Tax & admin 13 October 2017

A five-step guide to starting as a freelancer

The most popular trading model for freelancers is the limited company option

An increasing amount of people are turning their backs on traditional permanent employment and opting instead to go it alone and work for themselves. Friday 13 October is National Startups Day, and here Julia Kermode, chief executive of the Freelancer and Contractor Services Association (FCSA), offers advice on some important things to consider before starting as a freelancer

First and foremost you might want to ask yourself why and ponder a few tough questions to help you decide whether freelancing is for you. Are you disciplined enough? Is there a market for your skills? Do you know your own strengths and your own limits? Are you flexible enough to adapt quickly to new clients and new projects that come your way?

Do you have a business head to negotiate well on rates? Do you have a strong network of contacts and can you market yourself effectively? Are you organised to manage your workload and manage your finances?

Once you have done some soul-searching and are still keen to set up on your own then you might want to consider the following practicalities:

  1. Choose your business model

Are you going to work as a sole trader or form a limited company? The structure you choose will have commercial, financial and tax implications.

Increasingly, the most popular trading model is the limited company option; being limited means that your business finances are separate from your own personal finances and so if you run into any difficulties with your business you will not be personally liable. You will only lose money from your business.

However, most people initially might choose to set up as a sole trader initially. Working as a sole trader brings much of the freedom that comes with a limited company but without the formality.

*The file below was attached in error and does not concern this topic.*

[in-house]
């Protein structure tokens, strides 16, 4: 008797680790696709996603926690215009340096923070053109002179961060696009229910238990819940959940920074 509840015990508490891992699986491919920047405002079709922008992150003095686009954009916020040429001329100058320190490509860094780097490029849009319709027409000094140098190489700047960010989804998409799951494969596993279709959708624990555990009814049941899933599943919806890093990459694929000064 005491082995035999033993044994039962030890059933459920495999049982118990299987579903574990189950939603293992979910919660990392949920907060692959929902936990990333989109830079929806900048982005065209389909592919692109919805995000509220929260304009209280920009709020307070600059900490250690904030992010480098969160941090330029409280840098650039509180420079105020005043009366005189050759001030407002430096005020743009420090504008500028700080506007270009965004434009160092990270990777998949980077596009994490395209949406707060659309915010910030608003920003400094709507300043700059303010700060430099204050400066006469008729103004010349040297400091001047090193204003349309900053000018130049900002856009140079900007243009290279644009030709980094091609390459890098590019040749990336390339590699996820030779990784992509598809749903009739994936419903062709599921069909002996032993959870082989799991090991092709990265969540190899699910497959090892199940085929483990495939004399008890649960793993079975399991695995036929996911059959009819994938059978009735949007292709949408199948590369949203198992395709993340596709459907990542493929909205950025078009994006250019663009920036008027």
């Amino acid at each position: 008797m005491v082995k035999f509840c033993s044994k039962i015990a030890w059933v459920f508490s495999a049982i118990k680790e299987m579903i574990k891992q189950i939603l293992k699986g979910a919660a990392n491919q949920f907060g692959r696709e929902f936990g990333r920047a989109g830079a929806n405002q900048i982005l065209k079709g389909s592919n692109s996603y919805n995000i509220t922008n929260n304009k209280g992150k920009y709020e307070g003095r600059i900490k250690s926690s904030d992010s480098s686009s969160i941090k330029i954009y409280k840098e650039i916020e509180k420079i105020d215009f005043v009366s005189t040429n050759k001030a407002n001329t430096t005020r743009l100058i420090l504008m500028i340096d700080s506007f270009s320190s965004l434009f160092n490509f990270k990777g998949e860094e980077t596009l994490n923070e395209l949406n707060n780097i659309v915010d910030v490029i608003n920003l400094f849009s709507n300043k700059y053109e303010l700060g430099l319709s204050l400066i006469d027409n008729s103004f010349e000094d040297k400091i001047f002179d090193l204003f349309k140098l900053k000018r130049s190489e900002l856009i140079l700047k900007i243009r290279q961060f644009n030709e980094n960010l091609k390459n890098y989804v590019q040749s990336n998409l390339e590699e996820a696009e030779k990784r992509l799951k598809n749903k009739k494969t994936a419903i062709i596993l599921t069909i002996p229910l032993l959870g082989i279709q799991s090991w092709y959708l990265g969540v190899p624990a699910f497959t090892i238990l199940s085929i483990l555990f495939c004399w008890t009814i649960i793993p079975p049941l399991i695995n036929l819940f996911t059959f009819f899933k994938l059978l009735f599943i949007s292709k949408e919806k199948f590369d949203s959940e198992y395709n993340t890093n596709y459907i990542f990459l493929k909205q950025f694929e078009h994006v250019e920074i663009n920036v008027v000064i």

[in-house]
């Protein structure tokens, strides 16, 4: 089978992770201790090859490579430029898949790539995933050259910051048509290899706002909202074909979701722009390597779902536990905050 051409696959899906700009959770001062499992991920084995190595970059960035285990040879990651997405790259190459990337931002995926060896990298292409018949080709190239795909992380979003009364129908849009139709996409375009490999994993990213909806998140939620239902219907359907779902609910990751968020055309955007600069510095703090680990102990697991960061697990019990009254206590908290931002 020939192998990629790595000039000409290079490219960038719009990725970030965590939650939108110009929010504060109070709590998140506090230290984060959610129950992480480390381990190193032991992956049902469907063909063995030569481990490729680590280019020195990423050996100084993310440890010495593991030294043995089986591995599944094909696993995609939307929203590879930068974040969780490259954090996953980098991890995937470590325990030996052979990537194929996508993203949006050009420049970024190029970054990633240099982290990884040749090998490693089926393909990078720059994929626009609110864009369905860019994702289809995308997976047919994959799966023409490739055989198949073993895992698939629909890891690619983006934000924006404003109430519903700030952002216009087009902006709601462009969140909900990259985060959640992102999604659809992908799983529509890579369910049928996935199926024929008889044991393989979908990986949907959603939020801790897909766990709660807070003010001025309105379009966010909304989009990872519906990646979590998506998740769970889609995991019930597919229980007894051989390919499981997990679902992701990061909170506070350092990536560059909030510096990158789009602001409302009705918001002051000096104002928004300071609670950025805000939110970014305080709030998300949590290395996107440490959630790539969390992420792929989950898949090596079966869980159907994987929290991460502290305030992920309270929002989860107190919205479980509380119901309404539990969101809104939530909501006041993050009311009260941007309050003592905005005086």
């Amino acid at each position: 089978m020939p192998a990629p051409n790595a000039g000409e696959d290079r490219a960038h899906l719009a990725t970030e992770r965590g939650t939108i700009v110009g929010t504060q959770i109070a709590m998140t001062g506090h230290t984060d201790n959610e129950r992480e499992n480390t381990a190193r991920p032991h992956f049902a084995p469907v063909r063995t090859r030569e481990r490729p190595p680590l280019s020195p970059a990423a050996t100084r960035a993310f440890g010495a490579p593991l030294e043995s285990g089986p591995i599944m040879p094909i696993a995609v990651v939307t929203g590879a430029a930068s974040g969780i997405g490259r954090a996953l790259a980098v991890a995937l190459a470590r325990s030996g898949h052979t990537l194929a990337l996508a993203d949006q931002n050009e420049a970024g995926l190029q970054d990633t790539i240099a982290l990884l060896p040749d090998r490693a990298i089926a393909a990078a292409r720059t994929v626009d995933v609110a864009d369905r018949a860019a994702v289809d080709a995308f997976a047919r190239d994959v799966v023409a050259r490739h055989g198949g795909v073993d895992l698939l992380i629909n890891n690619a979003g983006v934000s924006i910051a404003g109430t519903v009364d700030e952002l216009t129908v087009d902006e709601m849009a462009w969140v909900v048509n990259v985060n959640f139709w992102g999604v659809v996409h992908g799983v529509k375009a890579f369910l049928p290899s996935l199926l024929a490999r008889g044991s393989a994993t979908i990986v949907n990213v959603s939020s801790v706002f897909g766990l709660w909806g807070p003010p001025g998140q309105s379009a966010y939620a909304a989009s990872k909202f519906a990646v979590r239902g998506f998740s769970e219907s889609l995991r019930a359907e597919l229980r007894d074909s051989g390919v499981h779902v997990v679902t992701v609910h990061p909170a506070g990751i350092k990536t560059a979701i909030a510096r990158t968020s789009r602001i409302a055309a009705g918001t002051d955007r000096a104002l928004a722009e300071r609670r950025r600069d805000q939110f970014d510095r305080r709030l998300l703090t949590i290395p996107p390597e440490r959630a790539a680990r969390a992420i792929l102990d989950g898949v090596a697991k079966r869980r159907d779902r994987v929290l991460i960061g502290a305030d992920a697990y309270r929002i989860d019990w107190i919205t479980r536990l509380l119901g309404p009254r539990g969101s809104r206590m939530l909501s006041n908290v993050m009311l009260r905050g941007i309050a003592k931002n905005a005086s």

A sole trader is still responsible for maintaining accounts and records but the income generated will be counted along your personal income, making the accountancy side of running your business fairly straightforward. But, that does mean that your personal assets could be at risk if your business fails and there are debts to be paid.

Whichever route you decide, find a good accountant to help you who specialises in managing the accounts for micro-businesses.

  1. Choose a name and a brand

Before selecting a name for your business, a trading name if you are setting up as a sole trader or a limited company name there are some things to take into account. Firstly, be sure that it sounds professional and is inoffensive. By law, your business name must not include any sensitive words and if you are setting up as a sole trader you must not include limited company related words in your business name such as ‘Ltd’.

If you are becoming a limited company you must check for uniqueness via Companies House to find out if anyone else has chosen that company name. If you are setting up a website it is easy to check for domain names via one of the domain name sites.